wedding cake. Saturday , April 07th , 2018 - 13:08:35 PM
Hexagon: This is a cake with six sides. This is another shape that is growing in popularity because it is a deviation from the traditional round wedding cake. Again, the price of this cake is more expensive than that of a round cake because of the time it will take the baker to cut and frost these cakes, but the finished product can be absolutely breathtaking.
There are plenty of options concerning the flavor of the cake. For examples, a couple can choose fruits, chocolate or even ice-cream. However, if the couple would like to go for the option of ice-cream, they should keep in mind that ice-cream will melt if they are going to have an outdoor wedding reception in summer.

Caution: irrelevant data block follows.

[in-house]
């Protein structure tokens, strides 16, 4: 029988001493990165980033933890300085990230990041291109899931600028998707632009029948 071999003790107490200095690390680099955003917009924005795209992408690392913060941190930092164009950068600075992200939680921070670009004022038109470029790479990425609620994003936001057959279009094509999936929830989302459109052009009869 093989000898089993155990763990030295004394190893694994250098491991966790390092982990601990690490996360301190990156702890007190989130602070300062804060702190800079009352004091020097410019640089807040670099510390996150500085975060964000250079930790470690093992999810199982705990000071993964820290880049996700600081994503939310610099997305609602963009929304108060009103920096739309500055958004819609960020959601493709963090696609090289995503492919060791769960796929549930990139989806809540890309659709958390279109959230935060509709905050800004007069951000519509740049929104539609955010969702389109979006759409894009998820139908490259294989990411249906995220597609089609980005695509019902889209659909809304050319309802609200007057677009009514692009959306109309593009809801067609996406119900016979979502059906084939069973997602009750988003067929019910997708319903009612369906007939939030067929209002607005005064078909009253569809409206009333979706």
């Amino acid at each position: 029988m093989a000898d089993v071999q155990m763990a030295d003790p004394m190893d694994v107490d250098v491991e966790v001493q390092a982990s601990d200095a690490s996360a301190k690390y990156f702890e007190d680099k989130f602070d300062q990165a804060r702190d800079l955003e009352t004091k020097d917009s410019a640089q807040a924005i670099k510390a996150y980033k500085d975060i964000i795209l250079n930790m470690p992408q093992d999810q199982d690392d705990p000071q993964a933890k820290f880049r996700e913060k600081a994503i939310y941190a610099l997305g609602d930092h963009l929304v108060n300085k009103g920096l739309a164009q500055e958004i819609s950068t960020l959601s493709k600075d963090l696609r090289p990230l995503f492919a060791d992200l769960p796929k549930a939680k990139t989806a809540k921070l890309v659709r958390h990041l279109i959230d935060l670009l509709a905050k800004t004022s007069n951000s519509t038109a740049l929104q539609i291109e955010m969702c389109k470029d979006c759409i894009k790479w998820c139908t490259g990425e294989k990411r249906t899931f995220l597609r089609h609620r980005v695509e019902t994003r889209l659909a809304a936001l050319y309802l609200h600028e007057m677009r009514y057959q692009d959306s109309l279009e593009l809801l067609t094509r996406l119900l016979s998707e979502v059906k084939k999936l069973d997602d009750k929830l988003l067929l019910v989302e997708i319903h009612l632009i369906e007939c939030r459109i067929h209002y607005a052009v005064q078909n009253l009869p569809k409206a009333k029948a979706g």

Fruit Cake. In the United Kingdom, the traditional wedding cake is a rich fruitcake. It was the cake of choice for the 2011 wedding of Prince William and Kate. It is not a dense cake, but the traditional English version is, nonetheless, packed with dried fruits and chopped nuts and brushed with brandy. It is usually topped with Royal Icing which seals in the freshness of the cake. Royal Icing. Due to the smooth and beautiful look of Royal Icing, it is often used for decorative wedding cakes and to create delicate decorations on the cake, such as a monogram. As it does not have as pleasant a taste as marzipan or traditional soft icings, it is not recommended for icing cakes, unless cake stands are used. This is because after Royal Icing dries and hardens, it tends to crack easily. Fondant. This is rolled into thin sheets and placed on cakes for a very smooth finish. Fondant makes an excellent base for decorations, and is chosen more for looks than flavor so you may want a more delicious layer of frosting underneath it. Marzipan. An almond paste, Marzipan is also rolled into thin sheets and glazed for icing cakes, primarily wedding cakes. This use is particularly common in England, on large fruitcakes. Persipan is a similar, yet less expensive product, in which the almonds are replaced by apricot or peach kernels. There are German, French and Spanish variations of Marzipan.
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